The Intern

the-intern-robert-de-niro-anne-hathawayThe Intern is a refreshing change for a mainstream film. As an audience we come to expect certain things from Hollywood films. The chief one is the type of person you see on screen in the main roles. It is usually young to middle aged white males. They tend to have the main story arc and steer towards the successful outcome. Writer / director Nancy Meyers has other ideas. For The Intern there is strong representation for two groups that normally slot into the supporting cast. It was a pleasant change to see the retired and the strong independent female playing such prominent roles in the film.

Jules (Anne Hathaway) runs a successful internet fashion company. She has built it up from nothing to a position where the company has over two hundred employees and is expanding at an astonishing rate. She is very hands on which leads to long hours and too much time away from her husband and small child. As part of a new initiative the company decide to take on senior citizen interns. The idea being that these people with a lifetime of experience can benefit the company as it moves forward. As an example to the workforce Jules is forced to take on Ben (Robert De Niro) as her intern. Dead set against the idea for several reasons, including a mild phobia of old people brought on by her relationship with her parents, Jules resists. Ben is a very charming and intelligent man who immediately starts to have an impact at the company. What he has to do is convince Jules of his worth and be there for her as she tries to steer the company in the right direction.

The film really benefits from Meyers decision to avoid the usual clichés associated with this type of story. Strong female leads are few and far between, although things are admittedly getting better with the likes of the character of Furiosa from Mad Max and the collective cast of Bridesmaids. It would have been easy to make Jules a typical professional woman who is good at her job but is flawed in so many other ways. She is successful and business minded but that doesn’t make her a hard or ruthless person. She engages with everyone at the company and is able to create an atmosphere that fosters growth and development. Instead of being hard-nosed, Jules comes across as being normal and very smart.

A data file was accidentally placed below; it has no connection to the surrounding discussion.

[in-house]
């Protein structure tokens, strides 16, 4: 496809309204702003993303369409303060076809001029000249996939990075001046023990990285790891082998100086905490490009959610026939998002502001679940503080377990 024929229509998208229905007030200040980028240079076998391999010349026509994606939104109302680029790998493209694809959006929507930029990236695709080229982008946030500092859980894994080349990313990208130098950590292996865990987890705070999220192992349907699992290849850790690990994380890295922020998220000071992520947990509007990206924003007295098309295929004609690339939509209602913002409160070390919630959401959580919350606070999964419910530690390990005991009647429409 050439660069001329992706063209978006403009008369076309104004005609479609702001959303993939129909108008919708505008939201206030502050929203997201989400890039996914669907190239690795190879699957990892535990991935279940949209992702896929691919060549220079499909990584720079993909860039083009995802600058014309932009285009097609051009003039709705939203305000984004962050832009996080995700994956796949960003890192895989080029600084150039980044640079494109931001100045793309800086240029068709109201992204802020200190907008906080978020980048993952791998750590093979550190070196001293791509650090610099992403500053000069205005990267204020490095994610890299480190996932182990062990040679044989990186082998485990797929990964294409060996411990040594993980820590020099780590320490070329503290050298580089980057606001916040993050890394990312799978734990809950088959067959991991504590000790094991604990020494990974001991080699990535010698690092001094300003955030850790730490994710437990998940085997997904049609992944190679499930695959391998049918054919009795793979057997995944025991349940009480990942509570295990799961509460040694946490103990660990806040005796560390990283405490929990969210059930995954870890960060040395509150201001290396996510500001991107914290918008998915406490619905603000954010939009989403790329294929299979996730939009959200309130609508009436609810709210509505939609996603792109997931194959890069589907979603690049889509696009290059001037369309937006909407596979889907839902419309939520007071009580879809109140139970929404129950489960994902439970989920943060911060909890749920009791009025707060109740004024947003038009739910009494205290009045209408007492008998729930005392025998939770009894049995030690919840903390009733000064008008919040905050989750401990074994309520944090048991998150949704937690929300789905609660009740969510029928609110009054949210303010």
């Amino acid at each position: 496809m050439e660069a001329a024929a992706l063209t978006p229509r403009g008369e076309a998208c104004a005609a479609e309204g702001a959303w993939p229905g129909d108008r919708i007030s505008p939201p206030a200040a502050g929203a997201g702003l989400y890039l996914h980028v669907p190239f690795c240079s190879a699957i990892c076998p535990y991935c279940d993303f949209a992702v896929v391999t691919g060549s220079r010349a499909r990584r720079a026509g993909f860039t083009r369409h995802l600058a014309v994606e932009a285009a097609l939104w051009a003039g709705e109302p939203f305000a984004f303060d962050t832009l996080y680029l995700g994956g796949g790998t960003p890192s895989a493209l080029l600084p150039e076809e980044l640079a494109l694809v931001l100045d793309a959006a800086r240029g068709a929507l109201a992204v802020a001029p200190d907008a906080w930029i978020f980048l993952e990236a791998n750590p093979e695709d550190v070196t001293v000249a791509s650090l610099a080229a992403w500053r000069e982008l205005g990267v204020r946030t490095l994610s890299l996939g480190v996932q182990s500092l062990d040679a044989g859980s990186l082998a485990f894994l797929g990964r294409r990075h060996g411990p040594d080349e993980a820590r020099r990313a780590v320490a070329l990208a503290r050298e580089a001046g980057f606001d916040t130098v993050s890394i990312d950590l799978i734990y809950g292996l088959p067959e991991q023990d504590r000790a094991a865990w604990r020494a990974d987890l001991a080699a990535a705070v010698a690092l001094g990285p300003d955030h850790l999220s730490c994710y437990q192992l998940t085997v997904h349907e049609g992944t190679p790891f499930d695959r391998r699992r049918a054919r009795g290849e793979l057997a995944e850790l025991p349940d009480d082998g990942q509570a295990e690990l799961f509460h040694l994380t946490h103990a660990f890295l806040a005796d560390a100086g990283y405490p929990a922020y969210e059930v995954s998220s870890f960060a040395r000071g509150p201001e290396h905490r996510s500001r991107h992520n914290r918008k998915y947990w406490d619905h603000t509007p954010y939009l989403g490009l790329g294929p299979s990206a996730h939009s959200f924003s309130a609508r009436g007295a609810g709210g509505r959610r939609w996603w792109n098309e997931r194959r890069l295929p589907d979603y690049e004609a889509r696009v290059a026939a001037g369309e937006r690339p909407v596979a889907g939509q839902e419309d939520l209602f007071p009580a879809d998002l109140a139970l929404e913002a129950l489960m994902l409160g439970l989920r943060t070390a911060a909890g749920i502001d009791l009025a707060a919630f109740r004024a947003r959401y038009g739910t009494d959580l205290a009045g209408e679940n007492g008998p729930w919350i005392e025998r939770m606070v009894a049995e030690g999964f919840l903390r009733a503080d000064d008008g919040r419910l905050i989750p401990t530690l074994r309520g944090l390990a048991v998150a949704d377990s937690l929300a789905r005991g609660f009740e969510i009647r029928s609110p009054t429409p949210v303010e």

Anne-Hathaway-The-Intern-MovieFor the character of Ben a similar approach was adopted. Instead of a doddery old guy who cannot remember things we are presented with a man totally in charge of his faculties and eager to learn new things. The usual problems with embracing technology are touched upon but it doesn’t define the character. He has had over forty years experience in business and he needs new challenges in order to feel alive.

As Ben notes during the opening monologue to camera (which doubles up as a personal essay in video form) he has done all the retirement stuff like travel and hobbies. He needs to belong and to be seen as useful. In his character we see a certain amount of charm and grace. He has a way of presenting himself that is classed as ‘old school’ due to his grooming and manners. These are not used as a set up for jokes but are celebrated for the contrast to men’s fashion today. He also doesn’t come across as being some sort of saint. He has flaws and the ageing process has slowed him down and forced the usual medical issues on him.

The film is a gentle comedy that rolls along nicely for its two hour run time. What raises it above the norm is the on screen chemistry between the leads. Thankfully it’s not a romantic situation which would had difficulty in engaging the audience. Ben is more of a concerned Uncle figure in her life. The tension at first is mainly due to how attentive he is. He picks up on things very quickly and this is seen by Jules as a problem in case she says or does something that could be deemed inappropriate for the head of an up and coming business.

Given that the film takes such a positive stance on ageism it misses a trick with other forms of diversity. In the office environment the vast majority of the staff all fall into the Caucasian grouping. There is hardly any variation and it is really noticeable since the film is set in New York city. Contrast that with a scene in the company’s warehouse and the situation is  almost reversed. it is a small criticism but for me it stood out.

Overall, an engaging and entertaining comedy.

 

 

John McArthur

Editor-in-Chief at Moviescramble. A Fan of all things cinematic with a love of Film Noir, Sci-Fi and Julia Roberts in Notting Hill. He hopes to grow up some day.

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